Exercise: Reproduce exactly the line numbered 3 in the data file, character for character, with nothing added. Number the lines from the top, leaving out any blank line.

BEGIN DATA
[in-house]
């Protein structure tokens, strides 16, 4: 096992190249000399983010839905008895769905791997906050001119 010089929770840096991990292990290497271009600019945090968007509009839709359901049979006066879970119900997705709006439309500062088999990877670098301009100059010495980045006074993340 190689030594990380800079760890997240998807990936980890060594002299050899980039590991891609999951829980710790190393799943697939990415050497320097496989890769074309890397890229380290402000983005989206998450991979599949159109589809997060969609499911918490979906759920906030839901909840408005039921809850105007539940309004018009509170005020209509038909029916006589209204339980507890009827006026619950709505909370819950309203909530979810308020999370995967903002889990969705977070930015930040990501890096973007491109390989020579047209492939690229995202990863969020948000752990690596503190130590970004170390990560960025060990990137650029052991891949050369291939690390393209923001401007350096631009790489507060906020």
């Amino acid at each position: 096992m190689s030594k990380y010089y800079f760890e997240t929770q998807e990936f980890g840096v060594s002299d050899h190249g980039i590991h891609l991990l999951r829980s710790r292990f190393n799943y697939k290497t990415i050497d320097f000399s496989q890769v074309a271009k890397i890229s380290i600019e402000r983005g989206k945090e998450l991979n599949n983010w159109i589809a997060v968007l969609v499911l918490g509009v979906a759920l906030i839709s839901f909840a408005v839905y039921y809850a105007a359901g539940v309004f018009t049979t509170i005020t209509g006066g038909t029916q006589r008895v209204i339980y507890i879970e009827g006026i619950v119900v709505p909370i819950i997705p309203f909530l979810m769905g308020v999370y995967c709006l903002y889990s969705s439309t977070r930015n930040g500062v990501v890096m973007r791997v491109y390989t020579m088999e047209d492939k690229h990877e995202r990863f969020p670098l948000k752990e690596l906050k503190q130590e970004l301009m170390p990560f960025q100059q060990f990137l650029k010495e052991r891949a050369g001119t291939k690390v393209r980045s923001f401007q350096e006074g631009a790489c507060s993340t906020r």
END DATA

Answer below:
């Amino acid at each position: 096992m190689s030594k990380y010089y800079f760890e997240t929770q998807e990936f980890g840096v060594s002299d050899h190249g980039i590991h891609l991990l999951r829980s710790r292990f190393n799943y697939k290497t990415i050497d320097f000399s496989q890769v074309a271009k890397i890229s380290i600019e402000r983005g989206k945090e998450l991979n599949n983010w159109i589809a997060v968007l969609v499911l918490g509009v979906a759920l906030i839709s839901f909840a408005v839905y039921y809850a105007a359901g539940v309004f018009t049979t509170i005020t209509g006066g038909t029916q006589r008895v209204i339980y507890i879970e009827g006026i619950v119900v709505p909370i819950i997705p309203f909530l979810m769905g308020v999370y995967c709006l903002y889990s969705s439309t977070r930015n930040g500062v990501v890096m973007r791997v491109y390989t020579m088999e047209d492939k690229h990877e995202r990863f969020p670098l948000k752990e690596l906050k503190q130590e970004l301009m170390p990560f960025q100059q060990f990137l650029k010495e052991r891949a050369g001119t291939k690390v393209r980045s923001f401007q350096e006074g631009a790489c507060s993340t906020r």